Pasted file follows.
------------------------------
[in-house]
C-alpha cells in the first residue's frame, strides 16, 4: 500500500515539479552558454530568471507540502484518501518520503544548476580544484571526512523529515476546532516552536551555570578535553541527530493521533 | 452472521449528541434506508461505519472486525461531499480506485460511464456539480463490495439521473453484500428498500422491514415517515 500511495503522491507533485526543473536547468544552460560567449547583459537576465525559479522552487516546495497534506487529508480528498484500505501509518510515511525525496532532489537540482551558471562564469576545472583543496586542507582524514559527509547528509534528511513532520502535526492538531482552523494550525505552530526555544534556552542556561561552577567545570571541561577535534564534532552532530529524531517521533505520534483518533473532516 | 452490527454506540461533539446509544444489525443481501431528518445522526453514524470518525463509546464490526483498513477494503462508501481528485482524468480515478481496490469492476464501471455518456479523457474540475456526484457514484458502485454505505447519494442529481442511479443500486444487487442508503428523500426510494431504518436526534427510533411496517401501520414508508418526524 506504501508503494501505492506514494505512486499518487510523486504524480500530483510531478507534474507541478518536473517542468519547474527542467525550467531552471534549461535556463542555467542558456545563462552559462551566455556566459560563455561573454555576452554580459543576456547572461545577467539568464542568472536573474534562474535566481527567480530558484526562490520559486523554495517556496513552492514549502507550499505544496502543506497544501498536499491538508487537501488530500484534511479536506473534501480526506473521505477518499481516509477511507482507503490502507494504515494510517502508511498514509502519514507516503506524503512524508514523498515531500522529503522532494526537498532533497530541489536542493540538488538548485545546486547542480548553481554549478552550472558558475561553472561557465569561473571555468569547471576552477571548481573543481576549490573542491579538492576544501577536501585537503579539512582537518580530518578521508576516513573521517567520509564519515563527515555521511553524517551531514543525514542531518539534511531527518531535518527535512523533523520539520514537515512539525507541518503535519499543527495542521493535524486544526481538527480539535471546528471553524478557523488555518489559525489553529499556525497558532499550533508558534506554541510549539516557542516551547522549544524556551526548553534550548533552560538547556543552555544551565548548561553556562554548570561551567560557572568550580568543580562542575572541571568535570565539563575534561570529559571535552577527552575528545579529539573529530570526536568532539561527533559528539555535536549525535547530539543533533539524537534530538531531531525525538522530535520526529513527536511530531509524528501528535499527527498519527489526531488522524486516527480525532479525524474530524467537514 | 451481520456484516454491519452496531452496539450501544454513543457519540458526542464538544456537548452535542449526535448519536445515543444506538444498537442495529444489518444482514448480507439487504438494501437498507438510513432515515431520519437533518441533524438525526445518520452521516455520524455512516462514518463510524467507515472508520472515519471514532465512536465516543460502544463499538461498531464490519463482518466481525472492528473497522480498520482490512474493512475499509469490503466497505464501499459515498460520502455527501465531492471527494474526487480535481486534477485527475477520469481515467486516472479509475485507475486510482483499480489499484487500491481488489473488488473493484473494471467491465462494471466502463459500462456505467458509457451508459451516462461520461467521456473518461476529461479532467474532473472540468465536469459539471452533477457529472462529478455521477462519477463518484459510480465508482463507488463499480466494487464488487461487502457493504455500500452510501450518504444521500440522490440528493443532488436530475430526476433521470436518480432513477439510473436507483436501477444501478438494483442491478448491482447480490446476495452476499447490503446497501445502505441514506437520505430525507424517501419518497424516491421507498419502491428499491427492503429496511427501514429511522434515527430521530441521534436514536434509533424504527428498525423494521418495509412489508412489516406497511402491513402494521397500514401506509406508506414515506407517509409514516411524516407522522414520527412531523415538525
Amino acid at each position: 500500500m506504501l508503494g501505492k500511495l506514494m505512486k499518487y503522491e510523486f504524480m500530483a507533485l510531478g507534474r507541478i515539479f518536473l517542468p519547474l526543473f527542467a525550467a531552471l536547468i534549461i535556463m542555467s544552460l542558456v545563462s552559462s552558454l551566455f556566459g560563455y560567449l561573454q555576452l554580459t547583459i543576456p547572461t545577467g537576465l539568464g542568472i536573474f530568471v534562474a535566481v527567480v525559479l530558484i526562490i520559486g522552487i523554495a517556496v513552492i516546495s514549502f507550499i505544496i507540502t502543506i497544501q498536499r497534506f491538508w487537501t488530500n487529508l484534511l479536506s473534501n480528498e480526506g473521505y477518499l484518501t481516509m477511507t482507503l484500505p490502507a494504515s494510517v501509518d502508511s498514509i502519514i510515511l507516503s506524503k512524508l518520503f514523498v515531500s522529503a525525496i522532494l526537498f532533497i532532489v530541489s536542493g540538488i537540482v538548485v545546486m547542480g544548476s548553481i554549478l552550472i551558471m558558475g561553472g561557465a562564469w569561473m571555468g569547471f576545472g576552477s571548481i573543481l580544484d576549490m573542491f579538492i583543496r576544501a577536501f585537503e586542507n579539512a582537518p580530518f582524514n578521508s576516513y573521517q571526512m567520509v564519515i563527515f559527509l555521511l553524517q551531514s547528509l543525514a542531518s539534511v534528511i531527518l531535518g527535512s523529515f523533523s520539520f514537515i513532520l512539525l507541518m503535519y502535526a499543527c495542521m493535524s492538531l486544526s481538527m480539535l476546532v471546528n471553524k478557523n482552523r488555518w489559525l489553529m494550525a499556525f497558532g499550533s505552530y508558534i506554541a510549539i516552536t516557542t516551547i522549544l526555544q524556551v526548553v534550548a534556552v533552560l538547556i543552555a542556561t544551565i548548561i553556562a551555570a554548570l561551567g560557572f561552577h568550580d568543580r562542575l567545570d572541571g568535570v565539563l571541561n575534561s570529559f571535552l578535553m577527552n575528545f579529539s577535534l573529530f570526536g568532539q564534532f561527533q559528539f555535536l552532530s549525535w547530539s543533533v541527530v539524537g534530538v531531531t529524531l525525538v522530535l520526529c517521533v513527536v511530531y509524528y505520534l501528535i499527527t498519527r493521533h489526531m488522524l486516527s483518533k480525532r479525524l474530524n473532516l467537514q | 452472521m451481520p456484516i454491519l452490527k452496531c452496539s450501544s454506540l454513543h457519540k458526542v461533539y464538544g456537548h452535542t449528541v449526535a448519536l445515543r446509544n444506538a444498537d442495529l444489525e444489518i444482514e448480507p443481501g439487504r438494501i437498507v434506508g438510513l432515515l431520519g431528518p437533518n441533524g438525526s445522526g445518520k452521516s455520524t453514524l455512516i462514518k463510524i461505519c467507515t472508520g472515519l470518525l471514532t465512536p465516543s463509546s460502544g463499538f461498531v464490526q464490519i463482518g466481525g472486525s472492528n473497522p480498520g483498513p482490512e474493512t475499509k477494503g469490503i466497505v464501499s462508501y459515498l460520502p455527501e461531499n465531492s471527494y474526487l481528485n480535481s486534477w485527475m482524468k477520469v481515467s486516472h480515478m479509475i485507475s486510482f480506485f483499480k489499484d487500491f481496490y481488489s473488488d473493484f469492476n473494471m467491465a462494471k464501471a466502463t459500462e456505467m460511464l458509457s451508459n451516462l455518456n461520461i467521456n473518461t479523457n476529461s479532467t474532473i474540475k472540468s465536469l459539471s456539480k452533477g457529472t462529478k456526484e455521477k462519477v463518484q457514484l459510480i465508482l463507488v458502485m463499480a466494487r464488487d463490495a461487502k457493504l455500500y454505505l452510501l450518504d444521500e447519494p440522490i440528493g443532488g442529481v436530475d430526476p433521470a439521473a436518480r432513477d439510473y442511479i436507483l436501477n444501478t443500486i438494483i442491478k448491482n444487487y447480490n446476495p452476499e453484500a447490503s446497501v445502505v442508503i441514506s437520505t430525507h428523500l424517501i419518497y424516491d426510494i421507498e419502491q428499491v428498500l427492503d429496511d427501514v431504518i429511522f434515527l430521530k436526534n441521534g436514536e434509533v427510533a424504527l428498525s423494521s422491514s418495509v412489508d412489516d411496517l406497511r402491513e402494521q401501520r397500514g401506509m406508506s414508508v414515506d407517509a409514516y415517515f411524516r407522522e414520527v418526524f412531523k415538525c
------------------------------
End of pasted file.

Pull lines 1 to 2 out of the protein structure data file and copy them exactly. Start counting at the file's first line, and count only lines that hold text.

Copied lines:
[in-house]
C-alpha cells in the first residue's frame, strides 16, 4: 500500500515539479552558454530568471507540502484518501518520503544548476580544484571526512523529515476546532516552536551555570578535553541527530493521533 | 452472521449528541434506508461505519472486525461531499480506485460511464456539480463490495439521473453484500428498500422491514415517515 500511495503522491507533485526543473536547468544552460560567449547583459537576465525559479522552487516546495497534506487529508480528498484500505501509518510515511525525496532532489537540482551558471562564469576545472583543496586542507582524514559527509547528509534528511513532520502535526492538531482552523494550525505552530526555544534556552542556561561552577567545570571541561577535534564534532552532530529524531517521533505520534483518533473532516 | 452490527454506540461533539446509544444489525443481501431528518445522526453514524470518525463509546464490526483498513477494503462508501481528485482524468480515478481496490469492476464501471455518456479523457474540475456526484457514484458502485454505505447519494442529481442511479443500486444487487442508503428523500426510494431504518436526534427510533411496517401501520414508508418526524 506504501508503494501505492506514494505512486499518487510523486504524480500530483510531478507534474507541478518536473517542468519547474527542467525550467531552471534549461535556463542555467542558456545563462552559462551566455556566459560563455561573454555576452554580459543576456547572461545577467539568464542568472536573474534562474535566481527567480530558484526562490520559486523554495517556496513552492514549502507550499505544496502543506497544501498536499491538508487537501488530500484534511479536506473534501480526506473521505477518499481516509477511507482507503490502507494504515494510517502508511498514509502519514507516503506524503512524508514523498515531500522529503522532494526537498532533497530541489536542493540538488538548485545546486547542480548553481554549478552550472558558475561553472561557465569561473571555468569547471576552477571548481573543481576549490573542491579538492576544501577536501585537503579539512582537518580530518578521508576516513573521517567520509564519515563527515555521511553524517551531514543525514542531518539534511531527518531535518527535512523533523520539520514537515512539525507541518503535519499543527495542521493535524486544526481538527480539535471546528471553524478557523488555518489559525489553529499556525497558532499550533508558534506554541510549539516557542516551547522549544524556551526548553534550548533552560538547556543552555544551565548548561553556562554548570561551567560557572568550580568543580562542575572541571568535570565539563575534561570529559571535552577527552575528545579529539573529530570526536568532539561527533559528539555535536549525535547530539543533533539524537534530538531531531525525538522530535520526529513527536511530531509524528501528535499527527498519527489526531488522524486516527480525532479525524474530524467537514 | 451481520456484516454491519452496531452496539450501544454513543457519540458526542464538544456537548452535542449526535448519536445515543444506538444498537442495529444489518444482514448480507439487504438494501437498507438510513432515515431520519437533518441533524438525526445518520452521516455520524455512516462514518463510524467507515472508520472515519471514532465512536465516543460502544463499538461498531464490519463482518466481525472492528473497522480498520482490512474493512475499509469490503466497505464501499459515498460520502455527501465531492471527494474526487480535481486534477485527475477520469481515467486516472479509475485507475486510482483499480489499484487500491481488489473488488473493484473494471467491465462494471466502463459500462456505467458509457451508459451516462461520461467521456473518461476529461479532467474532473472540468465536469459539471452533477457529472462529478455521477462519477463518484459510480465508482463507488463499480466494487464488487461487502457493504455500500452510501450518504444521500440522490440528493443532488436530475430526476433521470436518480432513477439510473436507483436501477444501478438494483442491478448491482447480490446476495452476499447490503446497501445502505441514506437520505430525507424517501419518497424516491421507498419502491428499491427492503429496511427501514429511522434515527430521530441521534436514536434509533424504527428498525423494521418495509412489508412489516406497511402491513402494521397500514401506509406508506414515506407517509409514516411524516407522522414520527412531523415538525